As well as work on the outside of the larger building, we’ve also stripped out the floor in the left half of the building in preparation for reflooring and started cleaning and preserving the chestnut timbers. We stripped the right side of the building last November and it still hasn’t got its new floor yet … ah well … the best laid plans of mice and (wo)men …
In doing so the building revealed more of its life story: something we hadn’t been aware of until letting all this extra light in.
See the line running diagonally up the back wall from right to centre? It marks a line of different quality stone (and stone building if it comes to that). There’s another one running down again from the hole at the midpoint of the wall as well, though it’s not so easy to see with the light coming through the doorway.
It seems this half of the building started life as a 1½-storey building with an east-west axis double-pitched roof, the gable end facing the village. It was then converted into a 2-storey building with a north-south axis single-pitched roof before an extra back and side wall to the right of it were added with the schist slab roof extended over both structures. All in dry-stacked stone at that. (And dry-stone work with no clay infill either. While I can’t help but admire the skill in its construction, it’s going to be a long time and a lot of barrow-loads of clay before the building is windtight …)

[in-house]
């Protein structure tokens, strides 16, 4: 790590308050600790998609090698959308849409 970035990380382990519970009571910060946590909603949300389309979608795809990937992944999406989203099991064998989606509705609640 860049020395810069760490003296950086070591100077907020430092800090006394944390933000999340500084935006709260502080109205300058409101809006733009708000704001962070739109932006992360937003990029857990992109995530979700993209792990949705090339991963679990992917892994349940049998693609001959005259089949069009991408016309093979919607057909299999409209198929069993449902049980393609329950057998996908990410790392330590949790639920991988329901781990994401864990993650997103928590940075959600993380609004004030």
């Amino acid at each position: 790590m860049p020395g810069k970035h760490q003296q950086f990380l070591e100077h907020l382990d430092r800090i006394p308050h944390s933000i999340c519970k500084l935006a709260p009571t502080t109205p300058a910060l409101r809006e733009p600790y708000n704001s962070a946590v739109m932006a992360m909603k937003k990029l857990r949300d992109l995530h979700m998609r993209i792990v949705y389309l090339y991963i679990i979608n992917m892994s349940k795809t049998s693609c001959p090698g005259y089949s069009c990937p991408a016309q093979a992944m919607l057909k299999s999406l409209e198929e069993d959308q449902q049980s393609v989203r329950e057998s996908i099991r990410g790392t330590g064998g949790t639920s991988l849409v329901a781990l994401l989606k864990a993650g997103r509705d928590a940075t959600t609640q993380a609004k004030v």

This half of the building is cut more deeply into the bedrock, which reaches most of the way up the back wall of the downstairs room and also forms the floor. This room has no windows. It used to house the animals that were kept on the quinta. We are going to make use of this immense thermal mass and use it as a store room for all the produce of the quinta. We’ll be creating an earthen floor to even the surface and for humidity regulation. The underside of the upper floor will also be cork-insulated.
Again. we’re able to re-use many of the chestnut timbers that held up the old floor, though there was more water coming in from the roof into the building on this side so roughly 50% of them will have to be replaced.
Looking at the full height of the building with the floors removed, the skill in creating a structure this size purely from stones laid one on top of another with nothing to hold them together never ceases to impress me.